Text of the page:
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Legal campaign forces government to delay deportations to Rwanda

Campaigners say the postponement was a direct response to a letter sent to the Home Office as part of a legal challenge to the policy

LEGAL action has forced the government to delay its first refugee deportation flights to Rwanda, campaigners claimed today. 

Prime Minister Boris Johnson announced last weekend that 50 asylum-seekers who came to Britain by crossing the Channel in small boats have been given notice that they are to be flown to the African nation within the next fortnight. 

But campaigners said they had heard on Wednesday evening that the Rwanda flights will not now take place until at least June 6.

Home Secretary Priti Patel confirmed on Wednesday, following a meeting with Rwandan Foreign Minister Dr Vincent Biruta, that she was pushing ahead with plans to send asylum-seekers on a one-way ticket to the country despite widespread opposition. 

Care4Calais founder Clare Mosely said the postponement of the flights was a direct response to a letter sent to the Home Office earlier in the week as part of the charity’s legal challenge to the policy.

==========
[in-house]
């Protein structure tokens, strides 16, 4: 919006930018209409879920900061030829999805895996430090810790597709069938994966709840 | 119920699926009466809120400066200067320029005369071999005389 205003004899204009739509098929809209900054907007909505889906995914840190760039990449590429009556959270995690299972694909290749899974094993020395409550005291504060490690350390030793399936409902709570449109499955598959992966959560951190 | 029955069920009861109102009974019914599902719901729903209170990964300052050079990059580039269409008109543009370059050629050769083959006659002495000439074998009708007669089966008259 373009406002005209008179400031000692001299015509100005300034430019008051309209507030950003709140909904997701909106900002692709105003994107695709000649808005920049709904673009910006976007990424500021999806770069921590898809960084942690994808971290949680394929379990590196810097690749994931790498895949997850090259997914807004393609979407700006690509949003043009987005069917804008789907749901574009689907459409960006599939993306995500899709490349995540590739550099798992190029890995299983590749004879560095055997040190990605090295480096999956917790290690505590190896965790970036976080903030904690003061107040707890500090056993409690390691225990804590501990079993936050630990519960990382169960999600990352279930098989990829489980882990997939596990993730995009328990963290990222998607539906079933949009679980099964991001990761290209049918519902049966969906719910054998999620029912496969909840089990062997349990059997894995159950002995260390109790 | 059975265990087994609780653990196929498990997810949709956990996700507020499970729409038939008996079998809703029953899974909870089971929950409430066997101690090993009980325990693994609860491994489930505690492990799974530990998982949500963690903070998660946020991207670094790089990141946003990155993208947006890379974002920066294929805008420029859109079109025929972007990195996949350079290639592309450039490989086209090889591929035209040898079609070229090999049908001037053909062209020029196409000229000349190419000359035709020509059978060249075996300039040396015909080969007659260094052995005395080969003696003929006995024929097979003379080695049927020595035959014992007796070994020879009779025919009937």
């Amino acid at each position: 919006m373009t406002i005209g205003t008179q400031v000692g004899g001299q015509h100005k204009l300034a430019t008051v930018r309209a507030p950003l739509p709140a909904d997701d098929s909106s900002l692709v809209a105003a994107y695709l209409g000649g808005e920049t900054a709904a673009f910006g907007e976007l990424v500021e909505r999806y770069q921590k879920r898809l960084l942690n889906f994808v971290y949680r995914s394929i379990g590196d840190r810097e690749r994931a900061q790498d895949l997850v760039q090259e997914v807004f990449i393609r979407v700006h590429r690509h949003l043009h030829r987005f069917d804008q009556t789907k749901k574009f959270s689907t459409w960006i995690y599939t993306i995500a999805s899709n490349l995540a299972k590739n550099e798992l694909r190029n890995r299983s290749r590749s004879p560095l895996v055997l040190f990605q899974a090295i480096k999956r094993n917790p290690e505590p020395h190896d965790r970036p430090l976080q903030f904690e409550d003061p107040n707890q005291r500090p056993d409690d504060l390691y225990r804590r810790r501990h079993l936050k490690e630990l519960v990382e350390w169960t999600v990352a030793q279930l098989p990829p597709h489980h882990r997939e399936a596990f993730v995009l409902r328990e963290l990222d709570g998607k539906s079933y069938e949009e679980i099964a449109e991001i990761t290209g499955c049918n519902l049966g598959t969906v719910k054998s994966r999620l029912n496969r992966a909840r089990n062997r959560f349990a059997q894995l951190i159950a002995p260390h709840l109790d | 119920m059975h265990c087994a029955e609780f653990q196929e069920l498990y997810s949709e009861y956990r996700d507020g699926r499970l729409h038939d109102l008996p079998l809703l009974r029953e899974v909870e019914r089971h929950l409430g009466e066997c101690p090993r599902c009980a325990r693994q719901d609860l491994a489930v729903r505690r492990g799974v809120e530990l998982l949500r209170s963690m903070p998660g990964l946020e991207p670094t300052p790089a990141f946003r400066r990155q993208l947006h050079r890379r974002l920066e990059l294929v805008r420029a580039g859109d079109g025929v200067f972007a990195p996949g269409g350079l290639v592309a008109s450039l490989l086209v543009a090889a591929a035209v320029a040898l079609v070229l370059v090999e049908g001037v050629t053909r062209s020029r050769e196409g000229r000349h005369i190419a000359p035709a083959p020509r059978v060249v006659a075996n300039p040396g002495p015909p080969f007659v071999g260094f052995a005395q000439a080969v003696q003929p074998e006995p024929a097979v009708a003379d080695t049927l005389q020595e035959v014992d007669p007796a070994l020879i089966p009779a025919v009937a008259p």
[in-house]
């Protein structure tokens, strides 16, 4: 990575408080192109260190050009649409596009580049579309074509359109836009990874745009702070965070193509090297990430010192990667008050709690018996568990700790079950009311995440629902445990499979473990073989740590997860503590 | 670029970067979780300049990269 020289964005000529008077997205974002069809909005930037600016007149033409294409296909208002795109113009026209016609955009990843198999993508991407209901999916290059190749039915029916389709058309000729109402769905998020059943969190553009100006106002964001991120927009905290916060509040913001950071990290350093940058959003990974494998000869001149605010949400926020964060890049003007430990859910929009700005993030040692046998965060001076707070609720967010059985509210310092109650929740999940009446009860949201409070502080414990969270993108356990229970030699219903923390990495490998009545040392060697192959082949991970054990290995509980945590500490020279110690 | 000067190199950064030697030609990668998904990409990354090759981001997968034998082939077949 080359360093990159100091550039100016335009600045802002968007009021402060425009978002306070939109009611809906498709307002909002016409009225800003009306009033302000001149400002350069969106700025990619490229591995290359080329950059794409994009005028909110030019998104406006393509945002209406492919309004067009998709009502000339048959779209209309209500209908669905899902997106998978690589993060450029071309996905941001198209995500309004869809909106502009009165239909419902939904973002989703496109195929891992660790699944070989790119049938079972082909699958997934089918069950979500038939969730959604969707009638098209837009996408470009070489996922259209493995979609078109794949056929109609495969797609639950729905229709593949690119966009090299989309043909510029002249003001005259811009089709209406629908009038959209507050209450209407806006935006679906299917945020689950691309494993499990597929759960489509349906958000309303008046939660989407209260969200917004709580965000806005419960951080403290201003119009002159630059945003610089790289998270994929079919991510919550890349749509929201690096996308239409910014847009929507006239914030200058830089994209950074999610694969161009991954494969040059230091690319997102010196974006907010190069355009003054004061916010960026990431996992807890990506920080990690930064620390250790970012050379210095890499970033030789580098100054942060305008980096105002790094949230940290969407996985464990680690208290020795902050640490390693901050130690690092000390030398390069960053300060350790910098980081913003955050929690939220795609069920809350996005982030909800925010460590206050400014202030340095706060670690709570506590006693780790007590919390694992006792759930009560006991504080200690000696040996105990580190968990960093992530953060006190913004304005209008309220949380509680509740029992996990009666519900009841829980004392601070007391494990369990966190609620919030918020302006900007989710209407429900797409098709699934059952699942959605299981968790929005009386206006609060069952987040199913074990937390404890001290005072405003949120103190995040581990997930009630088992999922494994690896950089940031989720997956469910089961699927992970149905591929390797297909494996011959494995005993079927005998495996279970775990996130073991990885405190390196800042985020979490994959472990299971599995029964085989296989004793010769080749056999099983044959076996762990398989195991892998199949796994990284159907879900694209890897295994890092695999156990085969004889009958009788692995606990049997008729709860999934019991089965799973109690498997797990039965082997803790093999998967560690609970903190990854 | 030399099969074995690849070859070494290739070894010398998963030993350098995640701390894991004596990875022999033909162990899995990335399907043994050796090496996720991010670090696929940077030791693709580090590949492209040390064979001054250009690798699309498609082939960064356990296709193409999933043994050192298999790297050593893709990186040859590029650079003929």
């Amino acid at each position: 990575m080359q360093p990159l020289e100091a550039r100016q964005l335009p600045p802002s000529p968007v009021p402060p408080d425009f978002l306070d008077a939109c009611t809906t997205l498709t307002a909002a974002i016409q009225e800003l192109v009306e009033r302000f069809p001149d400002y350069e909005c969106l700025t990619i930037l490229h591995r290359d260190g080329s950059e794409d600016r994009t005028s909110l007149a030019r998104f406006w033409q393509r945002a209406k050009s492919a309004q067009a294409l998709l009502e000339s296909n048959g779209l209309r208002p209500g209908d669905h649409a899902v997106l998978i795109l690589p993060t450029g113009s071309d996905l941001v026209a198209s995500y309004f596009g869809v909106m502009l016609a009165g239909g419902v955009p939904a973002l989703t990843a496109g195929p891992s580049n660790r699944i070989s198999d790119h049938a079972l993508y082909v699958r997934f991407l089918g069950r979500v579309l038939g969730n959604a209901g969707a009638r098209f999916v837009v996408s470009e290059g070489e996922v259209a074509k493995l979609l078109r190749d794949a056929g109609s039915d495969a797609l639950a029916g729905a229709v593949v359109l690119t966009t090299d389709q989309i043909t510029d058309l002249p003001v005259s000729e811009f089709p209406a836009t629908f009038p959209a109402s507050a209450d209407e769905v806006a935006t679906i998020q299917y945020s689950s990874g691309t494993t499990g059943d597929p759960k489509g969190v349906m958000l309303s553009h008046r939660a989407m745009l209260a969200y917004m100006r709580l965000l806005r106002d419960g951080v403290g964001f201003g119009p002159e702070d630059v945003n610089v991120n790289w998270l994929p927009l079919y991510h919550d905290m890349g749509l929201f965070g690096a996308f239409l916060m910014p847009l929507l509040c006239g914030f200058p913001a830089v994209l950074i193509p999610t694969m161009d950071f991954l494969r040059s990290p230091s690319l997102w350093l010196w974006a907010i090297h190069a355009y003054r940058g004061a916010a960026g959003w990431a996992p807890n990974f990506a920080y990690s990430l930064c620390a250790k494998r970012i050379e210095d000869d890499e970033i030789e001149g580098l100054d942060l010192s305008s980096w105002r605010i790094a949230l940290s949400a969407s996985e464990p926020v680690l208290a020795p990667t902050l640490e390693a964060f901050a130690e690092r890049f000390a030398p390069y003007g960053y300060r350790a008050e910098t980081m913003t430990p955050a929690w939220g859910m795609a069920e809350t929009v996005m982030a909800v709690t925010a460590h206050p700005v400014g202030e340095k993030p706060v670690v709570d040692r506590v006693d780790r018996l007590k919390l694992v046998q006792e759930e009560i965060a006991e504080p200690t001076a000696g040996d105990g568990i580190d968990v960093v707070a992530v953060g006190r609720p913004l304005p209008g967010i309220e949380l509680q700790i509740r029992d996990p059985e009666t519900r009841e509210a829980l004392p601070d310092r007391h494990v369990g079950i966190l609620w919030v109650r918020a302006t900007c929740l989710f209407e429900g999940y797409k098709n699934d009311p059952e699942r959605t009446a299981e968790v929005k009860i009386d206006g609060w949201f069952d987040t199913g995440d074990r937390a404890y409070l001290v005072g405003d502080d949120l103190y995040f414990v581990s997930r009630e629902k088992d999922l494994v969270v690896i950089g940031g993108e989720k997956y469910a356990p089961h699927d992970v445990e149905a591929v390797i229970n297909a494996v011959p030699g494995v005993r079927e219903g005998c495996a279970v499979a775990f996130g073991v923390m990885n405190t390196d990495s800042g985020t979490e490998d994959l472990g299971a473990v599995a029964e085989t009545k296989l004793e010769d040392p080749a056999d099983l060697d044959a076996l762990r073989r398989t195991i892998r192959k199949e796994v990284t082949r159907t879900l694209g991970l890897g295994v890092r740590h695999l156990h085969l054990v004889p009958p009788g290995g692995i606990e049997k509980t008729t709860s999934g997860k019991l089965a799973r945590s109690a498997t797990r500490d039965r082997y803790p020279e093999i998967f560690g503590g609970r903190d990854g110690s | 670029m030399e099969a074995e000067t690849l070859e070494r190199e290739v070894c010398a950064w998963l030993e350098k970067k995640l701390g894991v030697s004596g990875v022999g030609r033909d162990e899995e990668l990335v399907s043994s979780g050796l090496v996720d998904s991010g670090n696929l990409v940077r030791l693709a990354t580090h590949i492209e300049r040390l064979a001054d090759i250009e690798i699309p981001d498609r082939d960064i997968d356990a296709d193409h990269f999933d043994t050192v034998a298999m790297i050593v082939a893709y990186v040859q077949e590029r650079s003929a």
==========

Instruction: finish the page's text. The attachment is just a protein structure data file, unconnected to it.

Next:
Ms Mosely added that the charity has been trying to locate people who have already been detained pending deportation to Rwanda. 

“So far, we have found six of these people and their stories are heartbreaking — people who have escaped from cruel horrors in their home countries and suffered forced labour, torture and exploitation on long journeys to reach safety here,” she said. 

“Yet now they are facing a terrifying ordeal of further deportation across the globe to a country where they will never feel safe.”

One asylum-seeker who has been given notice of the Home Office’s intention to deport him to Rwanda said that he would rather commit suicide than be sent away. 

“I will kill myself before I get deported. If the UK as a government and a country cannot uphold human rights, who will?” he told the PA news agency from Brook House detention centre. 

The trainee engineer from war-torn Sudan added: “I was trying to get here for six years to rebuild my life. 

“Upon receiving the news from the Home Office, once I realised I was being moved to Rwanda, I wrote down my will and asked my solicitor to send my goodbye letter and my will to my mother and my wife.

“For which crime am I being sent to Rwanda?”

The Morning Star has spoken to other asylum-seekers who vowed to kill themselves rather than be deported to that country. 

A Home Office spokesman said that the first flights are expected to take place in the coming months. 


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